Yahoo! launches VoIP service

March 22, 2006
Yahoo! corporate headquarters in Sunnyvale, California

Yahoo! introduced Wednesday its messenger with voice system that will allow users to make phone calls via their personal computers.

The Voice over Internet Protocol network can be used in more than 180 countries, and so long as the call originates from a computer, it can be connected to a land line or mobile phone.

Meanwhile, U.S. users can receive calls on their PCs from traditional and mobile phones for $3 per month with Yahoo!'s phone in feature.

"Yahoo!'s top priority is to provide a stellar communications service through a variety of easy, fun and inexpensive ways to stay connected with others around the world," Brad Garlinghouse, vice president of communications products, said in a news release. "We look forward to further incorporating voice features into Yahoo!'s global services, from communications to search, to help simplify and improve the Internet experience for our hundreds of millions of users around the world," he added.

Copyright 2006 by United Press International

Explore further: If Google Assistant or Siri aren't smart enough for you, you can build your own AI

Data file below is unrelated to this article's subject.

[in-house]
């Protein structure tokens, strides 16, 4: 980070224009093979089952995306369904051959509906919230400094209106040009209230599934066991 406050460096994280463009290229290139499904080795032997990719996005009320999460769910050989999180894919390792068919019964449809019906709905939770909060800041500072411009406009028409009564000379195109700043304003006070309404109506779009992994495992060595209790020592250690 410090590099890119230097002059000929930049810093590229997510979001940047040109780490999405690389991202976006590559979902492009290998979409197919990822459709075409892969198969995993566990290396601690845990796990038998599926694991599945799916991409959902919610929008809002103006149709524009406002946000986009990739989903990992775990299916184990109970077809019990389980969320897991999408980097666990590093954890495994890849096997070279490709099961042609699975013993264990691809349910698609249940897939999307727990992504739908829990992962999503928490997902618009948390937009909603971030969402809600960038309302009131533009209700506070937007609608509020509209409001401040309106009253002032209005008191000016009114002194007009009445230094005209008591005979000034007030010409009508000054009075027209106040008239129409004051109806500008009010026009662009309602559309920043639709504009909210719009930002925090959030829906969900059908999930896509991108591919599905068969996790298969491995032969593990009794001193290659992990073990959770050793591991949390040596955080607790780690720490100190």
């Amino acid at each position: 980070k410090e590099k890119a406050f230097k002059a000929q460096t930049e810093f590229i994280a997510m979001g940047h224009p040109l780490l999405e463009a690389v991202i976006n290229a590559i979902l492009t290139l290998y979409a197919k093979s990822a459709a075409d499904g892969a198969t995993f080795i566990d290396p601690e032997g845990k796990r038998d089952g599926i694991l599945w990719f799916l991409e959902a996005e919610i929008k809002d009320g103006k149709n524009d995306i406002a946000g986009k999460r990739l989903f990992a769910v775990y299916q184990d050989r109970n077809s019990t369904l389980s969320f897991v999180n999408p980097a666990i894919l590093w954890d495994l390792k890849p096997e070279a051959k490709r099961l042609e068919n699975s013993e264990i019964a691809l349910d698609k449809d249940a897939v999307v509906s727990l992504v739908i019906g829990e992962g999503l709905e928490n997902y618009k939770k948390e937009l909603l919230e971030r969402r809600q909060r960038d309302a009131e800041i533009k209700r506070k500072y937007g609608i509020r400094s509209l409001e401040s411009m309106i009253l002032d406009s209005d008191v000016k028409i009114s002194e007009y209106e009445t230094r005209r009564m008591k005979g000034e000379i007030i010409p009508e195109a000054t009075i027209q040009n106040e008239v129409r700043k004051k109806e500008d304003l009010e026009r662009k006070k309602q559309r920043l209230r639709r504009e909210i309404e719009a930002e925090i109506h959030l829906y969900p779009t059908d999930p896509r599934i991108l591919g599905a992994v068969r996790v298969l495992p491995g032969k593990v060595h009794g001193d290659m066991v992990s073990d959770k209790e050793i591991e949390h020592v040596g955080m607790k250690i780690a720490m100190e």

Related Stories

Disaster communications—lessons from 9/11

September 12, 2016

"The hotel is being evacuated. Please return to your rooms and prepare to exit." That was the first communication one of us, Dr. Terndrup, recalls receiving at a medical research meeting in the Brooklyn Marriott hotel that ...

Recommended for you

Making energy-harvesting computers reliable

October 28, 2016

A revolutionary and emerging class of energy-harvesting computer systems require neither a battery nor a power outlet to operate, instead operating by harvesting energy from their environment. While radio waves, solar energy, ...

How Frankenstein saved humankind from probable extinction

October 28, 2016

Frankenstein as we know him, the grotesque monster that was created through a weird science experiment, is actually a nameless Creature created by scientist Victor Frankenstein in Mary Shelley's 1818 novel, "Frankenstein." ...

Self-sealing syringe prevents blood loss in hemophilic mice

October 28, 2016

(—For people whose blood does not clot appropriately, such as those with hemophilia, diabetes, or cancer, getting an injection or blood draw with a hypodermic needle is not a trivial matter. Because the needle ...


Please sign in to add a comment. Registration is free, and takes less than a minute. Read more

Click here to reset your password.
Sign in to get notified via email when new comments are made.